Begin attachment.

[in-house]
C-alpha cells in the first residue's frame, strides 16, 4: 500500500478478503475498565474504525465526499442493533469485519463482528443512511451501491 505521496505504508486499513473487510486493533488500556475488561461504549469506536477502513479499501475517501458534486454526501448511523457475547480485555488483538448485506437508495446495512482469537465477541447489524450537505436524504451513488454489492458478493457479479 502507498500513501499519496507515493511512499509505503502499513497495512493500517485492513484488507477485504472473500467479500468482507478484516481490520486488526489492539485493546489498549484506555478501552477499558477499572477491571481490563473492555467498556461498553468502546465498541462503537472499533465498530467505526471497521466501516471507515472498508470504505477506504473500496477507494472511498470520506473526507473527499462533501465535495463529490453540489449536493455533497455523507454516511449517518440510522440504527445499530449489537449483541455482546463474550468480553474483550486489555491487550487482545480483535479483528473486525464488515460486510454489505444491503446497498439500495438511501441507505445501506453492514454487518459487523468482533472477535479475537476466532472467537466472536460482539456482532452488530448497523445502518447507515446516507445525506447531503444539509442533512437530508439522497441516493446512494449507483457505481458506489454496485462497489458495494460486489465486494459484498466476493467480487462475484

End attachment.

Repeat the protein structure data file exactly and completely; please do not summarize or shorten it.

[in-house]
C-alpha cells in the first residue's frame, strides 16, 4: 500500500478478503475498565474504525465526499442493533469485519463482528443512511451501491 505521496505504508486499513473487510486493533488500556475488561461504549469506536477502513479499501475517501458534486454526501448511523457475547480485555488483538448485506437508495446495512482469537465477541447489524450537505436524504451513488454489492458478493457479479 502507498500513501499519496507515493511512499509505503502499513497495512493500517485492513484488507477485504472473500467479500468482507478484516481490520486488526489492539485493546489498549484506555478501552477499558477499572477491571481490563473492555467498556461498553468502546465498541462503537472499533465498530467505526471497521466501516471507515472498508470504505477506504473500496477507494472511498470520506473526507473527499462533501465535495463529490453540489449536493455533497455523507454516511449517518440510522440504527445499530449489537449483541455482546463474550468480553474483550486489555491487550487482545480483535479483528473486525464488515460486510454489505444491503446497498439500495438511501441507505445501506453492514454487518459487523468482533472477535479475537476466532472467537466472536460482539456482532452488530448497523445502518447507515446516507445525506447531503444539509442533512437530508439522497441516493446512494449507483457505481458506489454496485462497489458495494460486489465486494459484498466476493467480487462475484